By Thomas Esqueda, Associate Vice President for Water and Sustainability, Executive Director, California Water Institute https://bit.ly/E-SharedVision
Life as we know it cannot survive without water, and as we continue our exploration of space, scientists search for the presence of water on other planets. If there is water, there could be life, or maybe the planet could sustain life.
We search for usable water on other planets because we know it to be essential to sustaining life.
Despite the essential nature of water, in California, water management is so broken that every attempt to improve water management ends up in court. You would think that after more than 100 years of litigation, we would find a better – more lasting – approach to manage water for the world’s fifth largest economy and most productive agricultural region.
Unfortunately, this is how we have conditioned ourselves to manage water in California – litigate first, litigate last, litigate always. While the judicial system is critical to the success of our form of government, we cannot continue to rely on the courts to manage our water – yet, we continue to do so.
Our litigation model for water management is placing stress on all economic, social, and environmental dimensions in the State, and all parties are suffering as a result.
What have we gained from our litigious approach to water management?
- Too many people lack access to safe drinking water.
- Endangered species populations continue to decline.
- Food security is threatened.
- Undesirable results from groundwater overdraft are pervasive.
Can we afford another 100 years of water litigation? How many endangered species will die, how many wells in low-income communities will go dry, and how many acres of farmland will we fallow before we recognize that litigation is not the solution, and it is time for change?
How did we get here? Failed leadership.
It is regrettable that we – all of us collectively – have resigned ourselves to believe that suffering through litigation is simpler than trying to resolve the underlying issues triggering litigation. We refuse to be in the same room with each other to discuss water without our lawyers. This is a symptom of failed leadership.
The needed change will require courage and leadership to bring diverse interests together to create a shared-vision for water management, rather than promoting extreme positions that only lead us to more unproductive lawsuits.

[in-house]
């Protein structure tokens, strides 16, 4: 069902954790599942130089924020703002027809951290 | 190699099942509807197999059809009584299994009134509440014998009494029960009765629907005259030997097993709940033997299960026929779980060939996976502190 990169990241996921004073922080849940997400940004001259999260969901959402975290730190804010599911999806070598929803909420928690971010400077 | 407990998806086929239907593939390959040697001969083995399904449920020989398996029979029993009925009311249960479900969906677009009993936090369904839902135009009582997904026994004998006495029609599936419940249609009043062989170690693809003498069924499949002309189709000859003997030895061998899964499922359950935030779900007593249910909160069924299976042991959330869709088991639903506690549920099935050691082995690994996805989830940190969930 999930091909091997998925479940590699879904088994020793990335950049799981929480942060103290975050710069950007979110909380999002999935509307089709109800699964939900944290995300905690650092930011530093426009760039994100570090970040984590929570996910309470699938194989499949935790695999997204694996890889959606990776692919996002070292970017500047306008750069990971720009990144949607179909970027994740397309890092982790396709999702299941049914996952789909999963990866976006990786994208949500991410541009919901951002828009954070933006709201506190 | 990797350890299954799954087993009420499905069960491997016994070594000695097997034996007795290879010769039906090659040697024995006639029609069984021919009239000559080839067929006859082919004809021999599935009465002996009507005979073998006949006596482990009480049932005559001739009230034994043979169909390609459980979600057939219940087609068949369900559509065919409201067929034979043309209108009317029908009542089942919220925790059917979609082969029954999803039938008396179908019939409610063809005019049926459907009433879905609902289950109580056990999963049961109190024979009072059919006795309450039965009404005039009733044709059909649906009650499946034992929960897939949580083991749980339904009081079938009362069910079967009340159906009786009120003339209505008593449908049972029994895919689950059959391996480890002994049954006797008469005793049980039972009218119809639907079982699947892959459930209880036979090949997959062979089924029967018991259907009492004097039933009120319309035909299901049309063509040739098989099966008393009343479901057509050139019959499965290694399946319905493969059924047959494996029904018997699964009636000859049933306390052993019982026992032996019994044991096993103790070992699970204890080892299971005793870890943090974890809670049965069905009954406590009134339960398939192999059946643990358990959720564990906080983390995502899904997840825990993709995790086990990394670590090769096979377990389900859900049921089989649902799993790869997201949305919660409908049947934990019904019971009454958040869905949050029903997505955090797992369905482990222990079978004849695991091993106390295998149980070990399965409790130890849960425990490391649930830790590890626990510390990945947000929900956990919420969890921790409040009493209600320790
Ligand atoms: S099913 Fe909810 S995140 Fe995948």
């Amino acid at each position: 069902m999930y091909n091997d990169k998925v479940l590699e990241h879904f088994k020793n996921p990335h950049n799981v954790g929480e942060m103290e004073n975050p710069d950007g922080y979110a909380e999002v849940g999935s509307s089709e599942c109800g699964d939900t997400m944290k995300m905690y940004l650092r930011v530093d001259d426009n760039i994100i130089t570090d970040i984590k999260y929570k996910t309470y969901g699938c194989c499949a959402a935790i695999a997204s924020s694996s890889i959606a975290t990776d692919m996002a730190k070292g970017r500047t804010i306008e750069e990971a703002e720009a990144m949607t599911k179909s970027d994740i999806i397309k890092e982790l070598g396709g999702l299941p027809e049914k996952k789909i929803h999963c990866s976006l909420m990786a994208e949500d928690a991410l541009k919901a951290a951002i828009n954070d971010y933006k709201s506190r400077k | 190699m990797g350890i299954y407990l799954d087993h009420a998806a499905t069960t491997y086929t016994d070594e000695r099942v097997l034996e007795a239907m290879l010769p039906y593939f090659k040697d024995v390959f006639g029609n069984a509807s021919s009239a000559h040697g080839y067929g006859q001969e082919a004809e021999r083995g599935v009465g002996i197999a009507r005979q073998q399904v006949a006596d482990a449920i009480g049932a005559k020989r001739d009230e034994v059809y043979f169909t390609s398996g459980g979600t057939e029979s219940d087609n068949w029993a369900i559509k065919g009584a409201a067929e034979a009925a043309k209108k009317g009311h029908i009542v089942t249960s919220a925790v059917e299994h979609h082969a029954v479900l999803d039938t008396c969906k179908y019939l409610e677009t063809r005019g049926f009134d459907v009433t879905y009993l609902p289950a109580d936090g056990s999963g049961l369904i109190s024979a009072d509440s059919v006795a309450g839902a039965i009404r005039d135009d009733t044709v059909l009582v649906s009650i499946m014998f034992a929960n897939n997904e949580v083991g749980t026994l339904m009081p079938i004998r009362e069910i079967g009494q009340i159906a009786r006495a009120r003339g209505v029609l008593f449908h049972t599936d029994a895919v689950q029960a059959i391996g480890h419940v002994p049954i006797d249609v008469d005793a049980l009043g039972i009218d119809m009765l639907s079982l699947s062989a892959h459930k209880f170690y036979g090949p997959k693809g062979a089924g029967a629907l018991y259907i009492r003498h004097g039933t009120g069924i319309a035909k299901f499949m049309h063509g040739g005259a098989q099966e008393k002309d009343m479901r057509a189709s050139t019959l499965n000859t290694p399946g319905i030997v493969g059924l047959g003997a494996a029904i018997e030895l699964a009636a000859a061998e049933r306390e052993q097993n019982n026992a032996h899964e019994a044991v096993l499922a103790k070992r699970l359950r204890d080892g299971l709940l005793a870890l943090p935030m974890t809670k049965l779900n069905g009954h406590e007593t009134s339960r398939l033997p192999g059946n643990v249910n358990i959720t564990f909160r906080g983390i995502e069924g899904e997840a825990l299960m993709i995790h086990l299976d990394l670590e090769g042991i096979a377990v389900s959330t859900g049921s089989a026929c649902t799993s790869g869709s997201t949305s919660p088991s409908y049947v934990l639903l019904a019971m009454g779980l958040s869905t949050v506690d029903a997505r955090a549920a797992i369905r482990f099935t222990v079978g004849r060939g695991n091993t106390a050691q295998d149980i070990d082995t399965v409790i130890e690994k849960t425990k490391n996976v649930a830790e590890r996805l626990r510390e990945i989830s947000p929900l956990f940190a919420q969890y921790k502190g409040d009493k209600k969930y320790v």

In the San Joaquin Valley – like all corners of the globe – water is essential to the fate, fortunes, and survival of communities. A shared-vision for water resource management in the San Joaquin Valley will require agricultural, disadvantaged community, environmental and urban interests to work together. These groups have not historically worked together across a large geographic area to develop a shared-vision for water resources management – another symptom of failed leadership. The path forward for managing the most essential resource for sustaining life – in this State, on this planet, and any other planet – requires collaboration, and that will require vision, courage, and leadership.
There have been one-on-one discussions with representatives from agriculture, disadvantaged community, environmental and urban interests regarding the concept of creating a shared-vision for water resource management in the San Joaquin Valley. These have been difficult conversations – the wounds are deep, the scars are many, and the levels of mistrust are significant – but there is a recognition that a new spirit of collaboration is required.
There have been similar one-on-one discussions with State leaders about the concept of creating a shared-vision, and while some leaders see and embrace the need for a new spirit of collaboration, too many others remain blind to the need. They would rather let the courts decide the fate of water so they can continue to defer their responsibility and ownership of the issue.
These leaders offer no vision, no courage, no leadership – no change.
It is both ironic and frustrating that we continue to search for usable water on other planets, yet we cannot agree on how to share water on this planet. We absolutely need each other to manage water successfully, and we must find a way to build trust. This will require a leap of faith.
We must do this together. We must create a shared-vision for water management that delivers safe drinking water to low-income communities; adapts to climate change; protects and restores endangered species; preserves food security; builds new, and refurbishes existing water system infrastructure; and creates a financing strategy that equitably funds a better water future for California.
These must be the objectives for a shared vision.
Who will be the champions to break the cycle of litigate first, litigate last, litigate always for water – who will risk stepping forward to champion change? Make no mistake – there will be risk for those that champion change.
It will not be easy – the wounds are deep, the scars are many, and the levels of mistrust are significant – but what could be more important than working together on the most important resource required to sustain life on this planet – and every other planet we are exploring.
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